Lori woke up in a cold sweat, her heart racing. What had she been dreaming about? She had been waking up at 3 a.m. every night for the last week. Had she gotten everything ready, was everything organized, was she missing anything? These questions seemed like noise in her brain as she tried to go back to sleep. She was relocating from Hong Kong back to the USA after ten years. She was nervous to leave her friends and career behind to start over. She felt drained, thinking of all the hard work and time it would take to network and rebuild again. It wasn’t the situation that was making her anxious; it was her thoughts.
She decided to reframe what she was thinking. Instead of looking at what she was losing, she focused on what she had and gained. Instead of looking at moving as a loss, she started to look for opportunities. Moving was an opportunity to meet new people, see new places, and improve her quality of life.
Change can be intimidating because we can’t predict or control the way things might turn out. When we decide with ambiguity, we might fear we made the wrong choice.
Here are some pointers to help you get through significant life changes:
1. Be Clear
Be clear on your choice or direction: Sometimes, life changes happen without our consent. When this happens, we feel like we got blindsided. Learning to be psychologically flexible to focus on what needs to be done or what you need helps lessen anxiety around loss or failure. If you chose to make a life change, stand behind your choice with confidence.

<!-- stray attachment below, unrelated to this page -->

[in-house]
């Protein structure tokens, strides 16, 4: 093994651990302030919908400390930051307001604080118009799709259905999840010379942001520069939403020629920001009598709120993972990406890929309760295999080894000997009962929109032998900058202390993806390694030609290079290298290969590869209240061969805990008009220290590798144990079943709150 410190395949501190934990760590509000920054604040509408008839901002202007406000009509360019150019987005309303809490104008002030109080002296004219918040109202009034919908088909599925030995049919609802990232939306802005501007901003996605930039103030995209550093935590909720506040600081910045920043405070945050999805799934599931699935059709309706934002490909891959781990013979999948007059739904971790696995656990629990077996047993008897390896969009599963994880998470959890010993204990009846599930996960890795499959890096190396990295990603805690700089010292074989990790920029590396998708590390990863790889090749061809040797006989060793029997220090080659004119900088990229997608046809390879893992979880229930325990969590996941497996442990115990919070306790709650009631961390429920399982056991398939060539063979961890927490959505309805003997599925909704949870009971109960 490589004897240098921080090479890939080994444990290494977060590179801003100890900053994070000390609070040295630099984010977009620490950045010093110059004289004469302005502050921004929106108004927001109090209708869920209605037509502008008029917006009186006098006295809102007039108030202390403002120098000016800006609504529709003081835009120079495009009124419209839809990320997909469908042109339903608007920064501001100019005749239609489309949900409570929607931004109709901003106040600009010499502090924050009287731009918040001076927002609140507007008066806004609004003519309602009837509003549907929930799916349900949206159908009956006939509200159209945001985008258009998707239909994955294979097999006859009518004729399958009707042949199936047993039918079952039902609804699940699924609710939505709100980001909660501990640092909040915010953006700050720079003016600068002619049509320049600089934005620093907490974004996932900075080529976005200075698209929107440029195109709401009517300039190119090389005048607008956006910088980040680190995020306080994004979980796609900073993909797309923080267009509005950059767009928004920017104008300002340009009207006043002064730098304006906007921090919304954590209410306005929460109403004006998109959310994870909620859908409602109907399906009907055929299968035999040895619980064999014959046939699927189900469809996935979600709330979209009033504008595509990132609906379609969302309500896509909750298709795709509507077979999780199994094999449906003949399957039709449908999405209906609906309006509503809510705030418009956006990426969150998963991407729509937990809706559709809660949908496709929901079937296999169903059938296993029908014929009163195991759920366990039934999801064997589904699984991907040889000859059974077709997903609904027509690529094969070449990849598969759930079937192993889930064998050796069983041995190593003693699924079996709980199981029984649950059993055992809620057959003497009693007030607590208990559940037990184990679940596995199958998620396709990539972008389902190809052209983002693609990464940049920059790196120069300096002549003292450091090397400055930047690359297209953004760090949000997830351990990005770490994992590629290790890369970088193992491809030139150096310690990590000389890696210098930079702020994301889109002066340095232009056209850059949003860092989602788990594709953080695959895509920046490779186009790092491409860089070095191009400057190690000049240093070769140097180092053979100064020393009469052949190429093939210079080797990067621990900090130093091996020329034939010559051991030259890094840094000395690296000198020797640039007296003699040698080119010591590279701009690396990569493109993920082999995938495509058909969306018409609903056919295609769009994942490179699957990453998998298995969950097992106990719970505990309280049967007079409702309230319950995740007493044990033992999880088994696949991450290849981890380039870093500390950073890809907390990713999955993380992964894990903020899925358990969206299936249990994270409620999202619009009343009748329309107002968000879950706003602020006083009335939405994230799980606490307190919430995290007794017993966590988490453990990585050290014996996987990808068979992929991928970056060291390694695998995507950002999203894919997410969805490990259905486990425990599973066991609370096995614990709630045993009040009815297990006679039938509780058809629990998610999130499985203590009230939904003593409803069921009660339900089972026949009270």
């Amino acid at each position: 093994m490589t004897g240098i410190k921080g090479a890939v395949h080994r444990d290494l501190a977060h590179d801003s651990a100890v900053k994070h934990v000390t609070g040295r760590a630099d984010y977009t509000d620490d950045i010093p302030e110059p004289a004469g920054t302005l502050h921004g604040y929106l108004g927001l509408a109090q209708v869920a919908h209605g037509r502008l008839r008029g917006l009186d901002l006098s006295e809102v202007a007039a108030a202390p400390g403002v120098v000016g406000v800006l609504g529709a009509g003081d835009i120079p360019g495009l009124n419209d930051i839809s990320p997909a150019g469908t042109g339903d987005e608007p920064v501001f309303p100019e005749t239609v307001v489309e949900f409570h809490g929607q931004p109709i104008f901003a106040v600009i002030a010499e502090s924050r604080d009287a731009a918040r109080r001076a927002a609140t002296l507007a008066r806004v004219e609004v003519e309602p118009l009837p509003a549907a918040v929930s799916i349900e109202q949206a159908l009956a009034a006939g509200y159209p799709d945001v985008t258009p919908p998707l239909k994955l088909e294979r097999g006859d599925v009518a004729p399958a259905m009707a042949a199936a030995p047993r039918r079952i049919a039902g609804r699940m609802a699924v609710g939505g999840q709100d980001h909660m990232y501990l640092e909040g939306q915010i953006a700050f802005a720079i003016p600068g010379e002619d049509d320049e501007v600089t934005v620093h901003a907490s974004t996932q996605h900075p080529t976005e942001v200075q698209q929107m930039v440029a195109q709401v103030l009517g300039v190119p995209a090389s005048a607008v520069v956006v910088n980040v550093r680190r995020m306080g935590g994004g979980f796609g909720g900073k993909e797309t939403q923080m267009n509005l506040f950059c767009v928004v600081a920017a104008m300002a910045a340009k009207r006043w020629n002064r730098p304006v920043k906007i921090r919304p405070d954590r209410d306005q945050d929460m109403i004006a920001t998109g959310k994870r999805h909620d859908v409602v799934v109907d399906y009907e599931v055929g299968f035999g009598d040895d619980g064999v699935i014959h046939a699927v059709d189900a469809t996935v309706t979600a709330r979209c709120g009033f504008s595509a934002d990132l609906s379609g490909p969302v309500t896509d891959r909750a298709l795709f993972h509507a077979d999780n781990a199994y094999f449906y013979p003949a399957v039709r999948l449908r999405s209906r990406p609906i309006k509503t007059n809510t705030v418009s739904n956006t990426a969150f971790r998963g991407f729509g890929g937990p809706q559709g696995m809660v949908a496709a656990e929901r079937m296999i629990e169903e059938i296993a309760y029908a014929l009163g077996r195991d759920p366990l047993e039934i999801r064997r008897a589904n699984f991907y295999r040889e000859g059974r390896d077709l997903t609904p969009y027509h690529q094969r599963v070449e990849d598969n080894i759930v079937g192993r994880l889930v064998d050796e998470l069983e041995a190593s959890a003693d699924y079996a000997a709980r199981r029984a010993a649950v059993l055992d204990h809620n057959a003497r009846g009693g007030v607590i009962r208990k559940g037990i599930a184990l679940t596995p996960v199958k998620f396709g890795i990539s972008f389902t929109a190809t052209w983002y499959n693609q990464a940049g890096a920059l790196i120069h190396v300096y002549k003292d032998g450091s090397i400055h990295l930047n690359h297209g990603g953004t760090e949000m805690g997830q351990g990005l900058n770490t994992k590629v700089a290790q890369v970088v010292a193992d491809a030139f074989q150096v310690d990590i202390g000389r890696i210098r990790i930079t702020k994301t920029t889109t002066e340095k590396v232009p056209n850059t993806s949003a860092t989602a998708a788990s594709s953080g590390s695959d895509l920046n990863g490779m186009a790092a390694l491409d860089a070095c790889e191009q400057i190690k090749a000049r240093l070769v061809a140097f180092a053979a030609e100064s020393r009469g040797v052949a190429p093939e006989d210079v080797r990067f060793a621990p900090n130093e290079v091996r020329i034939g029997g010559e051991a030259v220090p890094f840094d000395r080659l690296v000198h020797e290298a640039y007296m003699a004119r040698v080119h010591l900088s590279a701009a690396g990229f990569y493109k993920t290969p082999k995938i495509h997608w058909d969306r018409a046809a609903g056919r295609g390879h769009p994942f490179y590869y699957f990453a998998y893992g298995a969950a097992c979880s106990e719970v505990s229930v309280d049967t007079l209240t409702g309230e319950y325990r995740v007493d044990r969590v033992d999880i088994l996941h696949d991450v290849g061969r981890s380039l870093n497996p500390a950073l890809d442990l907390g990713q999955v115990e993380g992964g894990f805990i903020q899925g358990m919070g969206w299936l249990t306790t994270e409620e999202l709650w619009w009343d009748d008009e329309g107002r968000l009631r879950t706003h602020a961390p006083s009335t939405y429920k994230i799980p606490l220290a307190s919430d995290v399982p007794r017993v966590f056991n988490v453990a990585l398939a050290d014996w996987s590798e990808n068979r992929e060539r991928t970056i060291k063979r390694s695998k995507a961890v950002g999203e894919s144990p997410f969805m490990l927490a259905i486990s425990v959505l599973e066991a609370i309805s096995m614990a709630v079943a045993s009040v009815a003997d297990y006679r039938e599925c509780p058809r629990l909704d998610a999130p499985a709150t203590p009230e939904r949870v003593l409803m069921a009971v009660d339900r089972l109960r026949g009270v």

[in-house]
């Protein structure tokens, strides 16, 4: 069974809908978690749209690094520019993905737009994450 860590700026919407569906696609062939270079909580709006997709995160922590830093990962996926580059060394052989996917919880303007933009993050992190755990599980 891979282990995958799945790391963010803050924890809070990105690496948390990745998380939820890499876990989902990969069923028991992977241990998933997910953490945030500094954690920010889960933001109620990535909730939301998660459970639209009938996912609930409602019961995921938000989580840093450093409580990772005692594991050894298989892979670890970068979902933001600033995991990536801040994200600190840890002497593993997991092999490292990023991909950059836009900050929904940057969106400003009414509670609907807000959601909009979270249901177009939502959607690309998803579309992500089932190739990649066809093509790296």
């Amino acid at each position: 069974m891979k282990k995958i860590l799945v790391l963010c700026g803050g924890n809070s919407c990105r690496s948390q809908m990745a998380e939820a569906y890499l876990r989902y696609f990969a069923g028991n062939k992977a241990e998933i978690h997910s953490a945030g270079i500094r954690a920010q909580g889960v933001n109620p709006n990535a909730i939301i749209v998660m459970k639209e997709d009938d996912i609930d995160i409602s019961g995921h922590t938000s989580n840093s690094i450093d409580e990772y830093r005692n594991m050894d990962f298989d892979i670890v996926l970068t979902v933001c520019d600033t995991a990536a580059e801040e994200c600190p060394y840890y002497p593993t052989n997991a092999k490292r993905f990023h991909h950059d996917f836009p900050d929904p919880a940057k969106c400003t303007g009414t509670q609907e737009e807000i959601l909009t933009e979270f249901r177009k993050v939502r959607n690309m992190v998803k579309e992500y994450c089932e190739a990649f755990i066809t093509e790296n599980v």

2. See the opportunity
Opportunity is everywhere. If the change leaves you anxious, here is the opportunity to challenge and work through your fear. If the change leaves you with a sense of loss, the opportunity is to focus on appreciation. How does this change challenge you to improve and grow?
3. Be patient with yourself
Practice self-compassion and empathy. Having an inner critic and perfectionist tendencies will only increase your inability to move forward.
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Although I am a registered clinical psychologist with the Hong Kong Society of Counseling and Psychology, I am not a licensed psychologist or any other type of licensed therapist in the United States. The information I am providing here is educational and informational. This social media page does not provide professional advice, nor does it create a professional-client relationship or any other type of relationship between us. You should always consult your own licensed mental health professional before making any changes regarding your mental health. My goal is to educate, guide, consult, and empower you regarding your mental health journey. Always consult your licensed mental healthcare provider(s) and never disregard or delay medical advice based on information posted on this page or post.